The Casablanca forts were designed to keep people out, and at 6 CUC per fort we did just that. Find out what you can see for free across the bay from Old Havana!
Over the years, Havana spared no expense for protection. Each new exposed weakness was rectified with a new fort or city wall. Two such examples are the Casablanca forts Castillo de los Tres Santos Reyes Magnos del Morro, and Fortaleza de San Carlos de la Cabana. Watching over everything was Jesus, and more recently, Che.
Castillo de los Tres Santos Reyes Magnos del Morro
El Morro was completed in the early 17th century, and guarded the eastern entrance to Havana harbor. Castillo de San Salvador de la Punta protected the western side, with a 250 meter chain linking them at nightfall.
The necessity for this fort originated when the city was attacked in 1555 by the French. Much like White Castle, Havana was sacked by foreigners (just not Asian, Indian, and Canadian). Virtually impregnable, the 3m thick walls and deep moat repelled numerous attacks from the sea.
Although you can visit the interior of El Morro fort (6 CUC), there is quite a bit you can see from the outside. Many online reviews mention the views of Old Havana as the highlight. Near where the vendors set up in the southeast corner is a great vantage point of Old Havana.
Not only can you see Old Havana, but you can take in the cannon defense system as well as the turret and lighthouse (additional 2 CUC).
Most people not planning to enter stop here, but don’t! Head down towards the entrance, and through the imposing tunnel.
On the other side are further great views of the city, and you also overlook the cannons.
When you return to where the vendors are, walk along the wall until you reach the coastal cannons that scream, “Let me take a selfie!” Just in front are a series of installations that used to house the ammunition and gun powder. Most visitors do not take the time to see these free aspects of the fort, and are rushed around on a tour.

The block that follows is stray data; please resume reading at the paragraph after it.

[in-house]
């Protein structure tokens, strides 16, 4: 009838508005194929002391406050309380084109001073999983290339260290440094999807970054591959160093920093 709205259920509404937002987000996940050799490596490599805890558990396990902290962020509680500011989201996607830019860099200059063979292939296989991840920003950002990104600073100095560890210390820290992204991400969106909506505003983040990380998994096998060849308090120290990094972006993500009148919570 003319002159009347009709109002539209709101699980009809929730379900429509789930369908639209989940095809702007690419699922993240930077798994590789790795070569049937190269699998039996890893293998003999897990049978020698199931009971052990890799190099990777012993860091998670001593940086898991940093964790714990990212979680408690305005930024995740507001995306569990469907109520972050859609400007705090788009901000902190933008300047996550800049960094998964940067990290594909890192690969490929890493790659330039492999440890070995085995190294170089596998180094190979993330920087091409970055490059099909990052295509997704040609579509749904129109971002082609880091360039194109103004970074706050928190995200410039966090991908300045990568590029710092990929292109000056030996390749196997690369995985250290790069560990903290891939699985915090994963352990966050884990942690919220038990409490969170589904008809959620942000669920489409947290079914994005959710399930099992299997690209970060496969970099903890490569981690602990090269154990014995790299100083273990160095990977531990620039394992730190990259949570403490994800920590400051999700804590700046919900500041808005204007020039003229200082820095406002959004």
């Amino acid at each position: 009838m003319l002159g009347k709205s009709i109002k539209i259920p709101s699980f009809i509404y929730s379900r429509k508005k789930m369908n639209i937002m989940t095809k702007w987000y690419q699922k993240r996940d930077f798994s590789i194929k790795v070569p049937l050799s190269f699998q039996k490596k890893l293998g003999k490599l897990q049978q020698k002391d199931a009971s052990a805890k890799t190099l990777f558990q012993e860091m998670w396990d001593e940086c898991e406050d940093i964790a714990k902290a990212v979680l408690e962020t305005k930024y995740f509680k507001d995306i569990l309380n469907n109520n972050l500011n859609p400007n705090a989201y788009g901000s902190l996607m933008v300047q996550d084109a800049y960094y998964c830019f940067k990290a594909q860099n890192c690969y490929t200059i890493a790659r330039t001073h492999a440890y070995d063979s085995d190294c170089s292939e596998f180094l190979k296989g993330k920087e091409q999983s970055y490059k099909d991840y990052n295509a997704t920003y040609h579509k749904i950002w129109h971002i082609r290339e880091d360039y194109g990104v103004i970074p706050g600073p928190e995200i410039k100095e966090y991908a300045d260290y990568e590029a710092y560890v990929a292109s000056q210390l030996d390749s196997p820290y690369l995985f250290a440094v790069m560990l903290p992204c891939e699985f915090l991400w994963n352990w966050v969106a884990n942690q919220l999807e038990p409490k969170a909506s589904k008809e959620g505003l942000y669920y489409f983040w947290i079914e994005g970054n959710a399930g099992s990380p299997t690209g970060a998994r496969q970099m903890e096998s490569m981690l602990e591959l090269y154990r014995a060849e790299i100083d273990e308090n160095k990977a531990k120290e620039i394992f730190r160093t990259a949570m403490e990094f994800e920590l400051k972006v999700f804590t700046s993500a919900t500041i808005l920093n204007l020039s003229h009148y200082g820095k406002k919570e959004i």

Keep an eye out for small lizards that frequent this area.
Fortaleza de San Carlos de la Cabana
Do you remember how I said El Morro fort repelled numerous attacks from the sea? Well, they failed to fend off a British siege from this hill, and thus Fortaleza de San Carlos de la Cabana (6 CUC, 8 CUC after 6 pm) was constructed to defend El Morro and the rest of Havana. There was layer upon layer in Havana fortifications.
Compared to El Morro fort, La Cabana is massive. Stretching more than 700 meters, this fort became the saving grace for Havana, much like Jesus. Covering such an expanse of land, pirates and foreign invaders were dumbfounded on how to attack. That is why they never did.
Each night at 9 pm, La Cabana fort performs the canonazo ceremony. Although the fort never fired shots of aggression, they reenact firing a cannon over the harbor in full period clothing. Many reviews state that the procedure is drawn out, and not that impressive. The admission fee also costs 2 CUC extra. Another place to see a reenactment is St. Augustine, Florida.
From the outside, it is possible to see many curvatures of the moat, outer fortifications, and a small weaponry display.
Here, you can find missiles aimed in all directions. There are also rockets, fighter jets, and artillery guns.
Estatua del Cristo
Watching over Havana is this statue of Christ. It is easily seen from the other side of the harbor in Old Havana.
Religious folk may appreciate pictures with his holiness, but others may enjoy staring out over the harbor better. Much like the views at El Morro fort, there are stunning skyline shots to be had.
The marble statue was dedicated to former President Batista by his wife in 1958. It was to commemorate the failed assassination attempt on his life just a year earlier. A week after the unveiling, the assassin got his wish as Batista fled the country and forfeited his power. Ironically in 1959, Che lived in La Cabana (6 CUC) across the street as he helped plan the future of Cuba.
Transportation to Casablanca Forts
Getting to the Casablanca forts is painless. From Old Havana, take a ferry to Casablanca (1 peso covers 2 people). The ferry terminal is located across the street from the Russian Orthodox Church.
Once you pass through security, wait in the left two lines until instructed to board. There is so much security as at least one attempt has been made to hijack the boat and travel to Florida with it. So far, no one has made it out of Cuban waters.
Upon landing in Casablanca, head straight up the park stairs, turn left, and follow the windy road. You will first come across Che’s Cabana and the Statue of Christ. Following the road behind the Cabana leads you to La Cabana fort, and El Morro fort.
From Casablanca you can also take the Hershey train, which departs 3 times a day. If your schedule does not allow for a ride, then try to time your visit to Casablanca around 12 or 4 pm when the train will be at the station.
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***The Final Word – Visiting the forts of Havana is worth the effort, and a great introduction to the city. We recommend tackling these attractions immediately after landing since they are open late and won’t fill an entire day.***
What is your favorite fort that you have been to?
Easy DIY travel outside city centres using public transport
Visited in May 2016